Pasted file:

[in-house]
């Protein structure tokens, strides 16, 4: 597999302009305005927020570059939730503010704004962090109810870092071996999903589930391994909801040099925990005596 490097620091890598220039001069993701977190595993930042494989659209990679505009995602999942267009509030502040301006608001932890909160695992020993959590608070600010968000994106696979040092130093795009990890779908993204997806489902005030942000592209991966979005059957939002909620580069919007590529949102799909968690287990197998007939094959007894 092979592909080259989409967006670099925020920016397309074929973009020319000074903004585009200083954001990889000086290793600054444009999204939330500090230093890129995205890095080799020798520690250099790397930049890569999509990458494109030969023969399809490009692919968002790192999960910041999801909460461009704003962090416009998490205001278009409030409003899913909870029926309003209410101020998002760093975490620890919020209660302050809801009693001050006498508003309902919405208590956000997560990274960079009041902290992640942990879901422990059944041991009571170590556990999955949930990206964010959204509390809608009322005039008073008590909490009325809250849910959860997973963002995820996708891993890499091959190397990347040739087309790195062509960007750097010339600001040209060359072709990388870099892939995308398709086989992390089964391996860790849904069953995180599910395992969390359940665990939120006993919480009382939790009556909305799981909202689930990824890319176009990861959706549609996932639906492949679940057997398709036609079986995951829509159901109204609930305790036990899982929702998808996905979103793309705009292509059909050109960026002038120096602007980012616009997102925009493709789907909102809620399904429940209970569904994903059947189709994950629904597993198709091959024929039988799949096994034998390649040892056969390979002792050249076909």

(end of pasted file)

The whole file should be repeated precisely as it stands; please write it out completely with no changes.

[in-house]
């Protein structure tokens, strides 16, 4: 597999302009305005927020570059939730503010704004962090109810870092071996999903589930391994909801040099925990005596 490097620091890598220039001069993701977190595993930042494989659209990679505009995602999942267009509030502040301006608001932890909160695992020993959590608070600010968000994106696979040092130093795009990890779908993204997806489902005030942000592209991966979005059957939002909620580069919007590529949102799909968690287990197998007939094959007894 092979592909080259989409967006670099925020920016397309074929973009020319000074903004585009200083954001990889000086290793600054444009999204939330500090230093890129995205890095080799020798520690250099790397930049890569999509990458494109030969023969399809490009692919968002790192999960910041999801909460461009704003962090416009998490205001278009409030409003899913909870029926309003209410101020998002760093975490620890919020209660302050809801009693001050006498508003309902919405208590956000997560990274960079009041902290992640942990879901422990059944041991009571170590556990999955949930990206964010959204509390809608009322005039008073008590909490009325809250849910959860997973963002995820996708891993890499091959190397990347040739087309790195062509960007750097010339600001040209060359072709990388870099892939995308398709086989992390089964391996860790849904069953995180599910395992969390359940665990939120006993919480009382939790009556909305799981909202689930990824890319176009990861959706549609996932639906492949679940057997398709036609079986995951829509159901109204609930305790036990899982929702998808996905979103793309705009292509059909050109960026002038120096602007980012616009997102925009493709789907909102809620399904429940209970569904994903059947189709994950629904597993198709091959024929039988799949096994034998390649040892056969390979002792050249076909």